How should money collected in the city's tax increment financing districts be spent? Is it time to end the TIFs?

5. How should money collected in the city's TIF be spent? Is it time to end the TIFs? The two Downtown TIF districts were created to revitalize the downtown. The increase in property tax generated in those areas goes to a special fund administered by the City for use in the TIF districts. So far the money has gone to fa?ade improvement grants, assisting new and existing businesses to expand and improve their buildings, infrastructure improvements and streetscape improvements. A number of new businesses have moved into the downtown and many buildings have been improved. A prime example is the Batavia Enterprise building at 2 to 8 West Wilson where a fa?ade improvement grant allowed for the 1960's erare-muddelment? to be removed revealing a lovely brick exterior as well as the installation of fire sprinklers allowing the upstairs to be remodeled into apartments this work was partly supported by TIF funds. There is still much to be done. The streetscape plans are extensive and would improve the downtown accessibility for pedestrians. It is not time to end the TIFs with the work just starting to show results. In the end by continuing the program Batavia will have a better downtown and the other taxing bodies will receive more revenue in the future.

What is your view of the city's business incentive programs?

There is a need to support businesses in locating in the downtown and helping the property owners to maintain and improve their buildings. All of the incentive programs have detailed review processes and the staff does help applicants in improving their requests. We would have many more empty stores in the downtown if we did not have the incentive programs. The Council does review and discuss the directions of all the programs to ensure we are getting the most for the tax dollars we are passing out. These programs do need to continue to maintain a viable downtown.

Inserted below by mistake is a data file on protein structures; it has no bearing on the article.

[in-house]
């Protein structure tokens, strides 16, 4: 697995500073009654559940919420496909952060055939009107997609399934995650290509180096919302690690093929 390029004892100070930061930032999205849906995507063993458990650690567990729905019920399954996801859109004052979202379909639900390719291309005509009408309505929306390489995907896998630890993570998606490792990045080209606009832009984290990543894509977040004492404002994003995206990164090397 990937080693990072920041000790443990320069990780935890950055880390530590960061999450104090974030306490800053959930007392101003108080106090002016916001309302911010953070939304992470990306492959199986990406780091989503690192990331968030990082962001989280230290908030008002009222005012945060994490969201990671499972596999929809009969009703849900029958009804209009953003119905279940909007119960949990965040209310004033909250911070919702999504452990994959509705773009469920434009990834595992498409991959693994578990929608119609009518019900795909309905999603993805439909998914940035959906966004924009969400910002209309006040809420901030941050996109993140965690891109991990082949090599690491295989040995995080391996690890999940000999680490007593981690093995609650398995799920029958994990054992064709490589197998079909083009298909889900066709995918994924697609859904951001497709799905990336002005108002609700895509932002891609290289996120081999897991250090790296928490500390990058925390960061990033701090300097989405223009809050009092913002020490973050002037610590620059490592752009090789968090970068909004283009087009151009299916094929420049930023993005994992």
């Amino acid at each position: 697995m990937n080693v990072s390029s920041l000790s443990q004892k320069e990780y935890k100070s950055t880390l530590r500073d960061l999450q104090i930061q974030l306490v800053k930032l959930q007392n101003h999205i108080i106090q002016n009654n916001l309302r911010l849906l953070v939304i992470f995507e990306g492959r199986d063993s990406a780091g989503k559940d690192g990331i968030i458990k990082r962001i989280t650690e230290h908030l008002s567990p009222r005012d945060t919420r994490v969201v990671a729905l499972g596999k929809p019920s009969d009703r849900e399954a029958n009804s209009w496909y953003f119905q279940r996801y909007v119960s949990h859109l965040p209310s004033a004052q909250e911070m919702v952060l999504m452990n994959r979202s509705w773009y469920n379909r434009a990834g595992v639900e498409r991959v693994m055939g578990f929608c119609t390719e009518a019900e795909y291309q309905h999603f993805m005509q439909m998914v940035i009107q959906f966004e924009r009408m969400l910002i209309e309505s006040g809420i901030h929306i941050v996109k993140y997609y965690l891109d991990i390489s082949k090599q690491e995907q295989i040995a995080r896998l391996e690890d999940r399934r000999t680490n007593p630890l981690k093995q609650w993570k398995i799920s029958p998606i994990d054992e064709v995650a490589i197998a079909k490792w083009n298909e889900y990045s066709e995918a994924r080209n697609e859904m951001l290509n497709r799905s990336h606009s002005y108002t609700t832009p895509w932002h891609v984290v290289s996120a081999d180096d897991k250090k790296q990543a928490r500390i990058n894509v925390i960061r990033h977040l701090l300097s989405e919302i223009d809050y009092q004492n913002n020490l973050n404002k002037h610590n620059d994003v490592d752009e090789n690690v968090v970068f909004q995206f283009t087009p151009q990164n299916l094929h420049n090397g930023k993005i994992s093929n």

Should the city's crime-free housing initiative, which imposed maintenance and crime prevention standards on apartments, be extended to single-family rentals as well?

I have always been a proponent of the crime free housing imitative. As the ordinance is written it covers lease agreements that allow for landlords to evict tenants that engage in criminal activity on their property. Maintenance is covered under other statutes that apply to all properties in Batavia. The person that rents one or two properties is most vulnerable to abuse by tenants that break the law. The crime free housing ordinance is a means to help them out of bad situations. So far it only applies to properties of ten or more units. That was what the council was willing to pass two years ago. It is the smaller operator that does not have the money or the expertise to evict the problem tenant. It should be expanded as a means to help the small landlord protect his investment and the investments of the surrounding property owners from drug dealers and people that break the law.

What's one good idea you have to better the community that no one is talking about yet?

Improve public transportation in Batavia. There are two north south bus routes, Batavia Avenue and Randall Road, but no east west bus routes. Even with the improvements by the county this year along Randall Road it is still hard to get to these bus routes on foot or by bike. Also a bus route along Wilson Street would aid in people getting across town. While this is a regional issue Batavia should be taking a lead in getting all the Kane County communities working on better mass transit. Another item that needs attention is the re-vitalization of Randall Road. There are a number of empty big box stores in Batavia. The City needs to help the property owners fill those spaces and generate more sales tax dollars for the City. Randall Road was created to provide sales tax dollars to the City thereby easing the burden of property tax. Empty stores do not help and need to be filled.